When a supersaturated solution containing a certain substance is in contact with the solid phase of the same substance, its molecules will diffuse through the solution to reach the surface of the solid phase and precipitate out to make the solid grow up, which is crystallization. Solid leaching is the operation of extracting soluble components in solid raw materials by using liquid solvents. Liquid adsorption is an operation in which a solid-liquid two-phase contact makes one or some elements in the liquid phase diffuse to the surface of the solid phase and be adsorbed. Ion exchange is exchanging cations or anions in solution with the same ions on a solid phase called an ion exchanger.
Mass transfer characteristics of supercritical CO2 fluid
What is supercritical CO2 fluid?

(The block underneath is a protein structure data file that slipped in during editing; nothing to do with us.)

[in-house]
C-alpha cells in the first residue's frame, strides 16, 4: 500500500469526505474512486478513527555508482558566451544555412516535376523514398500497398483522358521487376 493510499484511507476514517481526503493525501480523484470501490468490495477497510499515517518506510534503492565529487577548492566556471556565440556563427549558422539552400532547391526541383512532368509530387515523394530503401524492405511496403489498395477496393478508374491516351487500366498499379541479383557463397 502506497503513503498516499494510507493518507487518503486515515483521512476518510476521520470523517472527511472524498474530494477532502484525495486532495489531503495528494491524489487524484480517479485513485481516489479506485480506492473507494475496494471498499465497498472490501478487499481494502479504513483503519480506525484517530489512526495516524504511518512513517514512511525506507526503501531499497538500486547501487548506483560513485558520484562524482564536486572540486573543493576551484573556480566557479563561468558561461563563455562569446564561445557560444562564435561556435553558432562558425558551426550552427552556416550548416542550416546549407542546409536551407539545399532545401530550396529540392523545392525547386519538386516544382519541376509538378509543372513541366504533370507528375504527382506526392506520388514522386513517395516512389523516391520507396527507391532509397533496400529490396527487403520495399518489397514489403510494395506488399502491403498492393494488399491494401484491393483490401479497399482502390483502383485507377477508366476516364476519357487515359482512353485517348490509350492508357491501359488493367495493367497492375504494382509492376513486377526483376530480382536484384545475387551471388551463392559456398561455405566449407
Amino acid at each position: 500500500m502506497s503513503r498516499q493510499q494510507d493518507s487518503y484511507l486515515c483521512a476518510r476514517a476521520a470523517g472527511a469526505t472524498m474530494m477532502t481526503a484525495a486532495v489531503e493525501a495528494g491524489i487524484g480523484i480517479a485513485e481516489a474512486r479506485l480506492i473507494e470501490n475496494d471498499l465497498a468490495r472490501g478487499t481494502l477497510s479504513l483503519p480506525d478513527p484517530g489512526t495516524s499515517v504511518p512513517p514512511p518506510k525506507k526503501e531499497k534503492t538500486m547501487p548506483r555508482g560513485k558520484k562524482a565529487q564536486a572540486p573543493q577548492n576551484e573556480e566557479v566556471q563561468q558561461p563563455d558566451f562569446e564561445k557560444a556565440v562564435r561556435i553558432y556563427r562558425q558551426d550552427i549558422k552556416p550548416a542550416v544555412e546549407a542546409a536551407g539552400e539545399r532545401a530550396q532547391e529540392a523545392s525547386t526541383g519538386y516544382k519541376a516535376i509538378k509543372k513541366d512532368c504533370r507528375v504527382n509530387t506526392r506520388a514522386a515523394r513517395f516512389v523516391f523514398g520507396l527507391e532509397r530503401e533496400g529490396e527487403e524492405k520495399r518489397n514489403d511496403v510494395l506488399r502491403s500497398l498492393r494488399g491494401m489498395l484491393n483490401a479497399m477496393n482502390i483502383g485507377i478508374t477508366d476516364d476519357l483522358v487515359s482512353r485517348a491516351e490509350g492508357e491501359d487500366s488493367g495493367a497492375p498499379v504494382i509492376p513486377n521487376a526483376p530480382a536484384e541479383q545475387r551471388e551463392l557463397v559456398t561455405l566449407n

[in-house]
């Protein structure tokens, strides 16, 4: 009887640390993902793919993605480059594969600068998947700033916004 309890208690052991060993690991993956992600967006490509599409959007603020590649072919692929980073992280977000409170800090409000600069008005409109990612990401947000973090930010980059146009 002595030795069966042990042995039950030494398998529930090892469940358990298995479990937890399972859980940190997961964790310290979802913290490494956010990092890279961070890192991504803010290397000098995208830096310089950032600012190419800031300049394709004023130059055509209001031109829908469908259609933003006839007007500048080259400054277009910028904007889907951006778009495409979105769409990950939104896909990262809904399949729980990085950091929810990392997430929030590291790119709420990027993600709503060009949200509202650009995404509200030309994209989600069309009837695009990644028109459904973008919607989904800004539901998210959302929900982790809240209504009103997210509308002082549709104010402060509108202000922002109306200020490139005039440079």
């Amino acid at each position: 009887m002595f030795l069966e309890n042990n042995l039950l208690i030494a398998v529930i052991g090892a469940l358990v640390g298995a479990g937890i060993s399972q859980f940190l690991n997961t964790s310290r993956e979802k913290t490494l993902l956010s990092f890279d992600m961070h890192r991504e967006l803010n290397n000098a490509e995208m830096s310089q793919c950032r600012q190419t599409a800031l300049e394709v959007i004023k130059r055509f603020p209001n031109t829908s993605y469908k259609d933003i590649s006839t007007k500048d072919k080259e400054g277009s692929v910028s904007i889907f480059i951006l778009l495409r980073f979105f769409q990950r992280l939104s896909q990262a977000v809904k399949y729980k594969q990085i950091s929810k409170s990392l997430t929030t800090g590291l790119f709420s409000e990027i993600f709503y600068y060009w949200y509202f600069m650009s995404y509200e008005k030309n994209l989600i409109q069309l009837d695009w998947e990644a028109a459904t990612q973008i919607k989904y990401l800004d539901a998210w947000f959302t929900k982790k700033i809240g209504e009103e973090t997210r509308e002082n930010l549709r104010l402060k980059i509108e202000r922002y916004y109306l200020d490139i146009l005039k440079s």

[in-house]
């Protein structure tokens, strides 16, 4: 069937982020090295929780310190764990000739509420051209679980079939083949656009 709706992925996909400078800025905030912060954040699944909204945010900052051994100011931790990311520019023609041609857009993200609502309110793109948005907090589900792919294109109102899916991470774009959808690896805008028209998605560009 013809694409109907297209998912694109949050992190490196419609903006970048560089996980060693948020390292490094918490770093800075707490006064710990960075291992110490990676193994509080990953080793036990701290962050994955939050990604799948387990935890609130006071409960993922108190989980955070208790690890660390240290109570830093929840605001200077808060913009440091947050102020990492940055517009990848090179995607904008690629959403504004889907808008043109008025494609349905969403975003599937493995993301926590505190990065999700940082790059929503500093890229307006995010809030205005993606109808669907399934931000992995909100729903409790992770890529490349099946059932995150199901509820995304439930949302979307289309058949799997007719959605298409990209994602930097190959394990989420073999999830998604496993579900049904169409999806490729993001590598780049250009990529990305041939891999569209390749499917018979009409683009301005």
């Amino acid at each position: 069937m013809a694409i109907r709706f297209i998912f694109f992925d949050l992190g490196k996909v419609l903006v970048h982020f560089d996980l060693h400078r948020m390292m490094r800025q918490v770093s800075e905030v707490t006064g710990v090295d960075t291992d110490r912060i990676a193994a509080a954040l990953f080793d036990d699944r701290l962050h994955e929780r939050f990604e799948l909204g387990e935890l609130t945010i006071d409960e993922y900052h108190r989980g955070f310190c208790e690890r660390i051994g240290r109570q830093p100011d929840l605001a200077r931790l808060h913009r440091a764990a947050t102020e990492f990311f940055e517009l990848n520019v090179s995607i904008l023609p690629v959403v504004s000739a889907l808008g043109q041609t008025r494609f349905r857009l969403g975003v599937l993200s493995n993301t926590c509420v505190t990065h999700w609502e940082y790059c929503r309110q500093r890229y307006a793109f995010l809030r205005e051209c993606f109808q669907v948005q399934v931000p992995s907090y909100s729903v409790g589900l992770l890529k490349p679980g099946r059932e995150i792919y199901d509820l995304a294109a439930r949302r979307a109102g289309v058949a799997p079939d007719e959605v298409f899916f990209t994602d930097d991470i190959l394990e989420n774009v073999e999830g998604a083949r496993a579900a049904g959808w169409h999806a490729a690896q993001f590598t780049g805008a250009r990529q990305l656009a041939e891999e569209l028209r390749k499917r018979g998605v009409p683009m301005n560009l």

Supercritical CO2 fluid refers to a compressible high-density fluid in a state above the critical temperature and critical pressure (called critical point), which is the fourth state other than the three states of gas, liquid, and solid. The space force is very small, similar to gas, but the density is very high, close to drinking, so it has the dual properties of gas and liquid between gas and liquid and has high solubility of liquid and high fluidity of gas at the same time. Compared with ordinary liquid solvents, the mass transfer rate is higher, and the diffusion coefficient is between liquid and gas. It has better permeability and no interphase effect, so it helps to improve extraction efficiency and greatly saves energy.